I therefore do not see sterilization as a real option for Christian couples. The purpose of marriage should always be upheld in principle, also by couples who are infertile. Even at marriages of couples in their sixties or seventies the whole form for marriage is read, including the second purpose: be fruitful and multiply and fill the earth. Who knows whether a couple past child-bearing age will not for instance adopt a child? In the case of a couple who decide not to have any more children and therefore resort to sterilization of either the husband or wife, what happens if their children are suddenly killed in an accident? What if a man becomes a widower, and later marries again? What if he or his spouse-to-be (or both) have opted for sterilization in the past? Could they make their marriage vows just like that, without coming to terms with the fact that they themselves have taken away the possibility of living up to that second purpose of marriage?
Only in very serious cases of severe health problems or psychological problems may a couple decide not to have any more children. For instance, a woman's internal organs may be in such poor condition that another pregnancy would cause severe problems; or the husband could develop a major disorder like schizophrenia. It could be that in such a case a couple then say, “We can't responsibly have more children at this time.” But they should maintain the attitude that they see children as a blessing and they would like to have more. It is possible that a cure could be found for the disorder that prevented them from having more children in the first place. For this reason I would advise that they do everything else that is possible and use correct birth control before I would ever recommend sterilization. Sterilization involves assuming more control than you really should have. Who knows what may happen in the future? Maybe God will make it possible for additional children to be born. What a joy it would then be for a faithful Christian couple to receive children with thankfulness to the Lord and giver of life!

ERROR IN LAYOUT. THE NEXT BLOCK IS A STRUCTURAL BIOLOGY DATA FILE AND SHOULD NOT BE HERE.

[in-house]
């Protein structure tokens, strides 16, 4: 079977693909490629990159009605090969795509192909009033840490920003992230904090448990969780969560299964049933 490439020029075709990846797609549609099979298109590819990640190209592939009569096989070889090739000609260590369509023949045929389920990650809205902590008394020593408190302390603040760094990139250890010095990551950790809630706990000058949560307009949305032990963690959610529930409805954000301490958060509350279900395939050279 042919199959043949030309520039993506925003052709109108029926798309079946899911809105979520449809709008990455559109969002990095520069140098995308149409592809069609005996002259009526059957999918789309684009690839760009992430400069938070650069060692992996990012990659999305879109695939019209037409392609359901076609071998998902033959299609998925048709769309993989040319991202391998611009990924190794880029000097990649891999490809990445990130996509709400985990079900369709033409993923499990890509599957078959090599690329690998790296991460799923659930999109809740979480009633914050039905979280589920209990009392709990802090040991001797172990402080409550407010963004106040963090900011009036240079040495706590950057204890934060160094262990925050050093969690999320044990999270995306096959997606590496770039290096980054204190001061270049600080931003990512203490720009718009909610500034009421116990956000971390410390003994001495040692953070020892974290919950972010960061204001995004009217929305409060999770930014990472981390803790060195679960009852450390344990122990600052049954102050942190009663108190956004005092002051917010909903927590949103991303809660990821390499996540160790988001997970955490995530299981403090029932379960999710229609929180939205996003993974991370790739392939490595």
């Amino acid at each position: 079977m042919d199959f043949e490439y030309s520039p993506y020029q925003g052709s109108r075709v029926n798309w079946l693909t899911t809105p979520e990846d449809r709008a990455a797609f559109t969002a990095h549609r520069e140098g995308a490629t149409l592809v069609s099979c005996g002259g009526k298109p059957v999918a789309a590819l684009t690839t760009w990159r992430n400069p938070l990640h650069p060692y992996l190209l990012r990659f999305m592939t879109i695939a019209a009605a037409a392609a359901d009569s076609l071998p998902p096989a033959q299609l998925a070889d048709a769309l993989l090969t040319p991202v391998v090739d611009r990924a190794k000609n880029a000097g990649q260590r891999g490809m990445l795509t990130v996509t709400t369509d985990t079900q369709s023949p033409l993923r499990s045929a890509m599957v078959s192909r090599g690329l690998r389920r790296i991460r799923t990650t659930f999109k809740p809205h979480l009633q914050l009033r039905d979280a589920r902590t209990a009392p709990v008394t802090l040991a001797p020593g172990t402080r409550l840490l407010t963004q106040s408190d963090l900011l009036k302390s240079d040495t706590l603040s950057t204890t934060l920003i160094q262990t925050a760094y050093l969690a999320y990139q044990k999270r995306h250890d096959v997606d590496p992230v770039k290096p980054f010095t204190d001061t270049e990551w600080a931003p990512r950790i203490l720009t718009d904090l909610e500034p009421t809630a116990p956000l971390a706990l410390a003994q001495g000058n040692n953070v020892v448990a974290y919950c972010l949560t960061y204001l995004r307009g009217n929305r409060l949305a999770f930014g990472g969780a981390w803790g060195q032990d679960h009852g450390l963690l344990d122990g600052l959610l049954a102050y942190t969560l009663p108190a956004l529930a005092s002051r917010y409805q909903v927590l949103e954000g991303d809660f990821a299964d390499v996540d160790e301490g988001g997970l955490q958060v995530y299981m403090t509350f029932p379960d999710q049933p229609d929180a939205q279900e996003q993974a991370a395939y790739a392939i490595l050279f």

Communication and Prayer
We must always remember that there are no rules that apply to everybody except that this subject must be approached in faith, with much prayer and discussion. Clearly communication is an important factor in a marriage. Couples need to talk these things over in faith as people who want to serve their Lord as much as they are able, according to His Word. Some may be blessed with the means and strength to have many children. Others, because of physical or other serious problems, may not. But first there must be faith in the Lord, and the desire to serve Him. That's where one needs to start.
The main principle to keep in mind is this one: when a couple is going to practice any birth control at all, their attitude should never be “We don't WANT another child,” but “We CAN'T have another child.” The first statement is a denial of their agreement to the marriage form which says that the purpose of marriage is to have children. The second statement maintains that purpose in marriage. When couples discuss anything to do with family planning together, and make any decisions about these things at any time in their marriage, it must be done prayerfully, responsibly and scripturally. Only in this way can they stand before the Lord who sees their hearts and motives.